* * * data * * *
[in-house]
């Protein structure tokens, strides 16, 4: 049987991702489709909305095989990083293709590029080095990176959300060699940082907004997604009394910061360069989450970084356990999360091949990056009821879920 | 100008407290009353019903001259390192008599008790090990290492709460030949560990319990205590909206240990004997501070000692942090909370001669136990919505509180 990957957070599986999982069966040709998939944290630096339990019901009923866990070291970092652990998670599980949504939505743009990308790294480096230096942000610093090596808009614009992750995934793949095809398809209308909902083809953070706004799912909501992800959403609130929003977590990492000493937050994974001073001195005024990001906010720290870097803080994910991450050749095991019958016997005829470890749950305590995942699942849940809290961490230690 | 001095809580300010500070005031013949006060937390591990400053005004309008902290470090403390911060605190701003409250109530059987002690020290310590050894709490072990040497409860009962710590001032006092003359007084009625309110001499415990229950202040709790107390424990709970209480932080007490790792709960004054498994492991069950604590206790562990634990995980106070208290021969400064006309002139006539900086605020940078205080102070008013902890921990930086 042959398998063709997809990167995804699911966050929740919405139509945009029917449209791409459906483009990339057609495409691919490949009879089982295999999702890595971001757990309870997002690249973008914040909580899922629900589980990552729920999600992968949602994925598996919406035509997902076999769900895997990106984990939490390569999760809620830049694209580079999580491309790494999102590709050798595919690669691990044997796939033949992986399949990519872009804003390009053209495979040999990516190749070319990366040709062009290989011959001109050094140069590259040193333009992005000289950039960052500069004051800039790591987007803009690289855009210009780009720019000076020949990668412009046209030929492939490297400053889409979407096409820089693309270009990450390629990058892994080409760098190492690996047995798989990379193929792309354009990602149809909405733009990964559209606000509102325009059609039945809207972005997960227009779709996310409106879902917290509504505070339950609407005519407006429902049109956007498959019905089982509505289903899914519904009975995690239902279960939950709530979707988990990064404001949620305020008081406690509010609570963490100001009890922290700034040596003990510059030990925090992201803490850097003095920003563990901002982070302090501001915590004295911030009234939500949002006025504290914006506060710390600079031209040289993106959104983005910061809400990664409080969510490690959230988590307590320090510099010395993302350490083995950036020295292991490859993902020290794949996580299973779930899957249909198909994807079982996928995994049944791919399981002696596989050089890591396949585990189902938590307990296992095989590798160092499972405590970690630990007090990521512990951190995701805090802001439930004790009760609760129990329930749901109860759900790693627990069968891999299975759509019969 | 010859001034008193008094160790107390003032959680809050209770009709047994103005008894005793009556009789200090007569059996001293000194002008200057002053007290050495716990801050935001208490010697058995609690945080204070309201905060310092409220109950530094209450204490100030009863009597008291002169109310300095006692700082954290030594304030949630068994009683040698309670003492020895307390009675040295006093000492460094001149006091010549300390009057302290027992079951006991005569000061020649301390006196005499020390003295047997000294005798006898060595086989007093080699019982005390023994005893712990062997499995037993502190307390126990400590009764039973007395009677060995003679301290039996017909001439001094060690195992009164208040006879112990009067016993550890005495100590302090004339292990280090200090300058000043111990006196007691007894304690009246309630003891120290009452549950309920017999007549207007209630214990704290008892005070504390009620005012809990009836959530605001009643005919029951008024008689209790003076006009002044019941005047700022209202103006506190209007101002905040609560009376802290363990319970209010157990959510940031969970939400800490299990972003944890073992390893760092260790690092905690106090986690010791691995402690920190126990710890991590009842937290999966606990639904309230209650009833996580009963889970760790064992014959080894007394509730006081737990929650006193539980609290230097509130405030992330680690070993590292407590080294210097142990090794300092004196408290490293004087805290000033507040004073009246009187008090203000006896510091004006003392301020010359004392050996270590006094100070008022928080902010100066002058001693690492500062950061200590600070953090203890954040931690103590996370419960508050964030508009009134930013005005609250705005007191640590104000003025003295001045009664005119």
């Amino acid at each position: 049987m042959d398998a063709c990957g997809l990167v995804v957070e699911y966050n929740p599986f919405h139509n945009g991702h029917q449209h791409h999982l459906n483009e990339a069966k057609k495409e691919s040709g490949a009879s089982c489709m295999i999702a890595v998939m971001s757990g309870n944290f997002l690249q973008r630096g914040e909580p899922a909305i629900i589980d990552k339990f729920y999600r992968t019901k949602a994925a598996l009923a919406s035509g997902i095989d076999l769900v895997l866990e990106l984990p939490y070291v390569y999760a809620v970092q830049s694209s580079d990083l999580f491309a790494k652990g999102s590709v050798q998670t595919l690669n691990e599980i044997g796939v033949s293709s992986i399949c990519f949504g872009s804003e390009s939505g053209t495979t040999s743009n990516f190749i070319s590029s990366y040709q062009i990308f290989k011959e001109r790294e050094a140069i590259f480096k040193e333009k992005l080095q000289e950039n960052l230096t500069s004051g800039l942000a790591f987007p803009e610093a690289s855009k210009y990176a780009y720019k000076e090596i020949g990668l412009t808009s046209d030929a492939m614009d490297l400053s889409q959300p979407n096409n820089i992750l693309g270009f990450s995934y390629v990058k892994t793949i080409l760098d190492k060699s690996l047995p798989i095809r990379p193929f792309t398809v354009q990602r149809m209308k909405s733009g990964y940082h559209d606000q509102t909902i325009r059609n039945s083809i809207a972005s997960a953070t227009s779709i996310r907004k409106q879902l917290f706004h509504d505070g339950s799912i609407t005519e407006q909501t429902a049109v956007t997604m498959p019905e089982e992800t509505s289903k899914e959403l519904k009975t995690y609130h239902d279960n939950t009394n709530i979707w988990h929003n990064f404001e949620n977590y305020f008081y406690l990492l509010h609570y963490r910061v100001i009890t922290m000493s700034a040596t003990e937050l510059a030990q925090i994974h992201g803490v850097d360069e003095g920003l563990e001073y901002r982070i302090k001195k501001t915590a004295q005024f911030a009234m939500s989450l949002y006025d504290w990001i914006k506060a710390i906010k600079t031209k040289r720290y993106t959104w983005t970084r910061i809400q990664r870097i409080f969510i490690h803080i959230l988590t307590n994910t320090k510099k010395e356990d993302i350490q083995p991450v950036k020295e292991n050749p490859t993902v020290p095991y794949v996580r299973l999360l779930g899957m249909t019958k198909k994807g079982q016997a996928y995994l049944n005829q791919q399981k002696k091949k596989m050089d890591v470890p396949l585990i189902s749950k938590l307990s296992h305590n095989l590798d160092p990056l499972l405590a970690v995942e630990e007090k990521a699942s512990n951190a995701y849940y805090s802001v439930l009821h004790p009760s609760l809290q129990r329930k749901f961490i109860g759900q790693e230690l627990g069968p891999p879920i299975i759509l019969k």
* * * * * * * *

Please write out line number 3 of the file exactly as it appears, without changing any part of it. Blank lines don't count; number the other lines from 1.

């Amino acid at each position: 049987m042959d398998a063709c990957g997809l990167v995804v957070e699911y966050n929740p599986f919405h139509n945009g991702h029917q449209h791409h999982l459906n483009e990339a069966k057609k495409e691919s040709g490949a009879s089982c489709m295999i999702a890595v998939m971001s757990g309870n944290f997002l690249q973008r630096g914040e909580p899922a909305i629900i589980d990552k339990f729920y999600r992968t019901k949602a994925a598996l009923a919406s035509g997902i095989d076999l769900v895997l866990e990106l984990p939490y070291v390569y999760a809620v970092q830049s694209s580079d990083l999580f491309a790494k652990g999102s590709v050798q998670t595919l690669n691990e599980i044997g796939v033949s293709s992986i399949c990519f949504g872009s804003e390009s939505g053209t495979t040999s743009n990516f190749i070319s590029s990366y040709q062009i990308f290989k011959e001109r790294e050094a140069i590259f480096k040193e333009k992005l080095q000289e950039n960052l230096t500069s004051g800039l942000a790591f987007p803009e610093a690289s855009k210009y990176a780009y720019k000076e090596i020949g990668l412009t808009s046209d030929a492939m614009d490297l400053s889409q959300p979407n096409n820089i992750l693309g270009f990450s995934y390629v990058k892994t793949i080409l760098d190492k060699s690996l047995p798989i095809r990379p193929f792309t398809v354009q990602r149809m209308k909405s733009g990964y940082h559209d606000q509102t909902i325009r059609n039945s083809i809207a972005s997960a953070t227009s779709i996310r907004k409106q879902l917290f706004h509504d505070g339950s799912i609407t005519e407006q909501t429902a049109v956007t997604m498959p019905e089982e992800t509505s289903k899914e959403l519904k009975t995690y609130h239902d279960n939950t009394n709530i979707w988990h929003n990064f404001e949620n977590y305020f008081y406690l990492l509010h609570y963490r910061v100001i009890t922290m000493s700034a040596t003990e937050l510059a030990q925090i994974h992201g803490v850097d360069e003095g920003l563990e001073y901002r982070i302090k001195k501001t915590a004295q005024f911030a009234m939500s989450l949002y006025d504290w990001i914006k506060a710390i906010k600079t031209k040289r720290y993106t959104w983005t970084r910061i809400q990664r870097i409080f969510i490690h803080i959230l988590t307590n994910t320090k510099k010395e356990d993302i350490q083995p991450v950036k020295e292991n050749p490859t993902v020290p095991y794949v996580r299973l999360l779930g899957m249909t019958k198909k994807g079982q016997a996928y995994l049944n005829q791919q399981k002696k091949k596989m050089d890591v470890p396949l585990i189902s749950k938590l307990s296992h305590n095989l590798d160092p990056l499972l405590a970690v995942e630990e007090k990521a699942s512990n951190a995701y849940y805090s802001v439930l009821h004790p009760s609760l809290q129990r329930k749901f961490i109860g759900q790693e230690l627990g069968p891999p879920i299975i759509l019969k």